Money market accounts are great places to keep money that you might need immediately. But the interest rate on a money market account can change right away, at the bank’s discretion. To lock in a higher interest rate, you should consider a CD. If you need to get access to your CD early, would forfeit interest (typically from 3-6 months). In most circumstances, putting more of your money into CDs can really help boost your returns.
3. Is a money market account the same as a money market fund?
No, money market accounts (offered by FDIC-insured banks) are not the same as money market funds (most likely sold by your broker). In fact, we really don’t know why people even buy money market funds in the current environment.
For example, Vanguard offers the Prime Money Market Fund. Like other money market funds, this one “invests in short-term, high-quality securities.” Its objective is to keep the fund trading at $1 and generate a decent return. Right now that return is 0.89% – a bit lower than the returns you see from the money market accounts listed in this article. However, money market funds do not have FDIC insurance.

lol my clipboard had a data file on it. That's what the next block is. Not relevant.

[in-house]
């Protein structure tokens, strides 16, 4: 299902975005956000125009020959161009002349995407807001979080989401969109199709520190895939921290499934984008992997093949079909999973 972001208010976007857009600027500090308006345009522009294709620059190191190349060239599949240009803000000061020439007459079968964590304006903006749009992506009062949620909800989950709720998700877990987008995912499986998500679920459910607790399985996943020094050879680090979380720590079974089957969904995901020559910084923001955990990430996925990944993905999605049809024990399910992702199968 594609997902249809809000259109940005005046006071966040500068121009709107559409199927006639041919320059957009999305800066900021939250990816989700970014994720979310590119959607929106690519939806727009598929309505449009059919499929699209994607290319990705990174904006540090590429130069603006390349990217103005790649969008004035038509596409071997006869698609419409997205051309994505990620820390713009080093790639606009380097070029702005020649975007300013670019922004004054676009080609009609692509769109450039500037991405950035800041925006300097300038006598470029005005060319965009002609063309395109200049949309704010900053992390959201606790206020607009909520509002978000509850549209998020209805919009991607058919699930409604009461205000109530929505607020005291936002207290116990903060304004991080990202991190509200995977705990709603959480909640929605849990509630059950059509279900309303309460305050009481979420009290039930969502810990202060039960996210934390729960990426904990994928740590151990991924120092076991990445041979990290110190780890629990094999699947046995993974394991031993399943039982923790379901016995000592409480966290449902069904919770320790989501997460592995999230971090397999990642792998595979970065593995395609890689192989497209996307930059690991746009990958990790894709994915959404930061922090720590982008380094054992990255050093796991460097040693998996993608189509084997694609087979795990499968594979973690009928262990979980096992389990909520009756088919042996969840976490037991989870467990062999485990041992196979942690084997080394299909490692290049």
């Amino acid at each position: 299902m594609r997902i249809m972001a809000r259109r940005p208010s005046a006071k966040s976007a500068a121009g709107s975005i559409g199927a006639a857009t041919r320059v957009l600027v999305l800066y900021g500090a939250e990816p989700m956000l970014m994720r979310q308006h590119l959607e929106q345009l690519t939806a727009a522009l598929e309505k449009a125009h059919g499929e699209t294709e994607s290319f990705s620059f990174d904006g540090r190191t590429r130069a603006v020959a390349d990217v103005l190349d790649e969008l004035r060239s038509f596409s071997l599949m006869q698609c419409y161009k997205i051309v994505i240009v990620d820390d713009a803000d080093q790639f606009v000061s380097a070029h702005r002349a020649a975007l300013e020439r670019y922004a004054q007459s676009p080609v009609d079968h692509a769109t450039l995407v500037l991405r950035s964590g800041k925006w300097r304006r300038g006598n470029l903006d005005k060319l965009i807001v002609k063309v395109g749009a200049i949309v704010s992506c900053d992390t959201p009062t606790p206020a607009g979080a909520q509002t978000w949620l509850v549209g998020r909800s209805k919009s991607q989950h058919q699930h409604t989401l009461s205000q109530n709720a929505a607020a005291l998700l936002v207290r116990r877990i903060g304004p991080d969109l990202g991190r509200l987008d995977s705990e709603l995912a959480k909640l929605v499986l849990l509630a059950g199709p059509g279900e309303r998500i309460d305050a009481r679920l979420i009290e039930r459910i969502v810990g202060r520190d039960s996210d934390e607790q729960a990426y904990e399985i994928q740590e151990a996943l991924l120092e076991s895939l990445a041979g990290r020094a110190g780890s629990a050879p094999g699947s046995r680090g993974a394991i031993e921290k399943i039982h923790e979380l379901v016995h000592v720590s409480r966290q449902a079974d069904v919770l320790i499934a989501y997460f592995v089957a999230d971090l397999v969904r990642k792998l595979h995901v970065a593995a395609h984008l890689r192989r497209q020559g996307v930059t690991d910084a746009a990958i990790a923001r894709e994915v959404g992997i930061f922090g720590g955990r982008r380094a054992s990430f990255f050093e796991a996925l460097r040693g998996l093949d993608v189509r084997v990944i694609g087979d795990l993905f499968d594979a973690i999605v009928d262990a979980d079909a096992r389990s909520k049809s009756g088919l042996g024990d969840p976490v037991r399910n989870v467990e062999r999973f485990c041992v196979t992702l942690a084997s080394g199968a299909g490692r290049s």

Most people compare the return of a money market fund (sold by their broker) to the interest rate paid by a traditional bank (0.03%, sold by their local bank teller). As a result, they are willing to take the risk of a money market fund. However, as you can see from the best money market accounts in this article, you can get FDIC insurance and beat the return of most funds. Why earn 0.89% with no FDIC-insurance when you can easily earn 1.05% and have FDIC insurance.